I’ve had the live album recording of this concert for as long as I can remember, first as a double LP then later as two CDs. It’s just about one of the best live albums ever, with Joni at the peak of her powers and she’s got a great little backing band! But I’d not realised that there’s also a film of the performance. And it’s a total delight! It doesn’t get any better than this.
Joni Mitchell – guitar, vocals; Pat Metheny – lead guitar; Jaco Pastorius – bass; Don Alias – drums; Lyle Mays – keyboards; Michael Brecker – saxophone; The Persuasions – backing vocals on “Why Do Fools Fall in Love” & “Shadows and Light”; Toller Cranston – skates.
Shadows and Light is Joni Mitchell’s 1980 double live album, recorded at the Santa Barbara County Bowl in September 1979 on the Mingus tour.
So this one’s for Jonny, for his Rowley’s Record Bar, a toe-tapping thank you tune to get you down off the gallows and back on the straight and narrow – Shake a leg but don’t break it then break an egg but don’t shake it!
This time last year, as relief from the winter gloom, we went down to Margate to see an exhibition of paintings by Patrick Heron. This year there’s no need to travel quite so far; the Art Space Gallery in Islington is full of winter sunshine until the end of January. I don’t know why I’ve never been before. It’s an intimate series of rooms and alcoves and niches, presently framing some wonderfully joyful bursts of colour by John McLean. It’s a memorial exhibition for a sharp, bright and generous spirit. Continue reading “Being John McLean”
These days I seem to be mostly listening to cello music. I was recently introduced to this wonderful video performance by Ashley Bathgate of a piece written for her by Andrew Norman, inspired by J S Bach’s Prelude from the Fourth Cello Suite. It’s energetic, bouncy, playfully repetitive and fantastic.
Brazilian dance ensemble Grupo Corpo performing their 1997 piece Parabelo, choreographed by Rodrigo Pederneiras with music by Tom Zé and Zé Miguel Wisnik. “From working and devotional chants, from the memory of the rhythmic baião and from the exuberant and an ever present, entangled, rhythmic points and counterpoints, emerges choreography full of hip swaying and feet stamping. It’s a ravishing statement of maturity and of the expressive teachings, developed throughout many years, by the maker of Missa do Orfanato and Sete ou Oito Peças para um Ballet.”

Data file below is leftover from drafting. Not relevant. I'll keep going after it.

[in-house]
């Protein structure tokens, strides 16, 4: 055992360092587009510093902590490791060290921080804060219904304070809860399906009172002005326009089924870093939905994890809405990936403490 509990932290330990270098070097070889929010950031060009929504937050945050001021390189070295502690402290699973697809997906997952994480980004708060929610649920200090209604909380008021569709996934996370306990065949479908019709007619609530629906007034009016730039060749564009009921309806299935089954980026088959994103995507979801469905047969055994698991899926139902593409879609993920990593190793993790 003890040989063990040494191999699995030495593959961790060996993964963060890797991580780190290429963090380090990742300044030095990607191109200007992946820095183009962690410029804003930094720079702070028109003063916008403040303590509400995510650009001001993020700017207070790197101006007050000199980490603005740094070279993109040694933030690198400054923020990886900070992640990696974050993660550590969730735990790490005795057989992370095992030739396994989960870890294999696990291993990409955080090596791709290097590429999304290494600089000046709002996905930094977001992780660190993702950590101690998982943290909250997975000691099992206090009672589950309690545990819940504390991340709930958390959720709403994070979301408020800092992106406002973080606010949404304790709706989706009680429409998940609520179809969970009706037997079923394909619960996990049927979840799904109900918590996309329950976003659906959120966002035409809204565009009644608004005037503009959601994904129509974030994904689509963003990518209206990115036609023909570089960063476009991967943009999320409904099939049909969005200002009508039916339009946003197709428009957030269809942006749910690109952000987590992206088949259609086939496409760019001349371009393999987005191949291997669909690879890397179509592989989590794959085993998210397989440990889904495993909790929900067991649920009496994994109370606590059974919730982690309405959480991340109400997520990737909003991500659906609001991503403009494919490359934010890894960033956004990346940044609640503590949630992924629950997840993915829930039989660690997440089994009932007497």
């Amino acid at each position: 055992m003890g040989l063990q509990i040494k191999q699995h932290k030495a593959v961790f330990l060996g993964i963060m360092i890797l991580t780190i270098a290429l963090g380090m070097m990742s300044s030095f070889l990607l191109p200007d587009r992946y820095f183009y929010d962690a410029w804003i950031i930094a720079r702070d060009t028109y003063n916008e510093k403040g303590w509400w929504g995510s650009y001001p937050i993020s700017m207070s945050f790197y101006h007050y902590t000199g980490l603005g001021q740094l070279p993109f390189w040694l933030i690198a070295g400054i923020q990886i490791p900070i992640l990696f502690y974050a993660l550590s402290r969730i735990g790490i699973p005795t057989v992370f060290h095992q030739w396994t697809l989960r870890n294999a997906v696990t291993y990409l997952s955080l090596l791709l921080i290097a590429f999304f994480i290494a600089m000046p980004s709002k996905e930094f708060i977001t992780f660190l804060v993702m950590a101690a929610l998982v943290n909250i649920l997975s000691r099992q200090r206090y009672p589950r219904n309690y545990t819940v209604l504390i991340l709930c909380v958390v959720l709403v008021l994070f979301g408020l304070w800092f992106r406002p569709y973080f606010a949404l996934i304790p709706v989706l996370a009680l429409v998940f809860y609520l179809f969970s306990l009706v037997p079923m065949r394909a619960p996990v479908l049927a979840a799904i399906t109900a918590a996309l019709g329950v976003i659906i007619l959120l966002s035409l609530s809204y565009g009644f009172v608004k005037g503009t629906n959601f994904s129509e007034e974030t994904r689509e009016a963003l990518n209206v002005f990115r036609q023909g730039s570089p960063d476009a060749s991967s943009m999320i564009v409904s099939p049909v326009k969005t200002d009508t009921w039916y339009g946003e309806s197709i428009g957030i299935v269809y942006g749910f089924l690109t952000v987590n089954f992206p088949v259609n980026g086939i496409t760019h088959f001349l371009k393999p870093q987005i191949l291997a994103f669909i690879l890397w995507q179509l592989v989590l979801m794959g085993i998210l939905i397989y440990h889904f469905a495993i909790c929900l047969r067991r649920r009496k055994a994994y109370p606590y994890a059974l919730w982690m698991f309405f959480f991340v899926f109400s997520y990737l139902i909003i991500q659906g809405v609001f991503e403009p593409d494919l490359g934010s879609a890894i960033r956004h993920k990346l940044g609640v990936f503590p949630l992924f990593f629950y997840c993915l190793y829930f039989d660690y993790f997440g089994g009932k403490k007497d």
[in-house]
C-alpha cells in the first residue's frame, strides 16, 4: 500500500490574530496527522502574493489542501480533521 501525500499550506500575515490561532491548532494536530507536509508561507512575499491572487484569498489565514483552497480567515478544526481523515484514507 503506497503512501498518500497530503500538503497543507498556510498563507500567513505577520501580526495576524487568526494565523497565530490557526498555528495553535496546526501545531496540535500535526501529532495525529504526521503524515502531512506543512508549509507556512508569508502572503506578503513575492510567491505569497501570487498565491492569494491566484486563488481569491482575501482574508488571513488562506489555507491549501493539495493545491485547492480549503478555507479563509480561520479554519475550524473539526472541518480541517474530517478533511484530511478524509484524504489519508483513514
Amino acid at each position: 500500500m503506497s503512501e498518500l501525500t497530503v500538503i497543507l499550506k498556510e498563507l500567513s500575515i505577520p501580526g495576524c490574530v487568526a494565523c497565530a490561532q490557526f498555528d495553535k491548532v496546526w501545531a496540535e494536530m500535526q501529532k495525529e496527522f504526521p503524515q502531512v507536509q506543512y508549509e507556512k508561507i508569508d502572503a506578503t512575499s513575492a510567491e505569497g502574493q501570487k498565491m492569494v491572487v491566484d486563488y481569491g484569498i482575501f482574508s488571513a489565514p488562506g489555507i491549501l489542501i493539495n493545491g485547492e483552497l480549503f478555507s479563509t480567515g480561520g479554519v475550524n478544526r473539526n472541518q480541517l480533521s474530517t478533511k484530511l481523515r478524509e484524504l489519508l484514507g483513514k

Brazilian dance ensemble Grupo Corpo performing their 1996 piece Bach, (“it’s like a game between what one hears and what one sees”), choreographed by Rodrigo Pederneiras with music by Marco Antônio Guimarães (channelling J.S.Bach).
A breathtaking short film by underwater freediving artist and director Julie Gautier.
“Ama is a silent film. It tells a story everyone can interpret in their own way, based on their own experience. There is no imposition, only suggestions. I wanted to share my biggest pain in this life with this film. For this is not too crude, I covered it with grace. To make it not too heavy, I plunged it into the water. I dedicate this film to all the women of the world.”
海の女 (ama) is the Japanese word for “woman of the sea,” which is also the name for Japan’s traditional shell collectors. The film is a metaphoric nod to these united women, while also representing the relationship that connects women from all over the world.
“For me, this film is a way to say: you are not alone,” said Gautier, “open yourself to others, talk about your sufferings and your joys.”
Polka by Mark Morris. The dance uses a piece for violin and piano by contemporary composer Lou Harrison. Morris was taken by its final movement, called, strangely enough, “polka.”
I always start with a piece of music. I’m not doing, like, a musicological analysis and writing a paper or anything, but I’m figuring out in my mind what makes that particular piece work. So my intention is to say through dancing exactly what I think is being said through music.
Because I heard that “polka,” I said I must choreograph this right now. And to me, it sounds very, very ancient. And so I wanted to make up a dance that was evocative and a little mysterious and seemed like maybe people had been doing it for hundreds or thousands of years. That was my assignment.
A tune for Mother’s Day from Medeski, Scofield, Martin & Wood.
This sweet video was directed by Billy Martin; he’s the drummer in the band –
The video for ‘Juicy Lucy’ features my mom, who is a former Radio City Rockette. At 81 years old, she’s still a phenomenal dancer. I’ve wanted to feature my mom somehow for a long time. She put tap shoes on me at a very young age and got me into rhythm.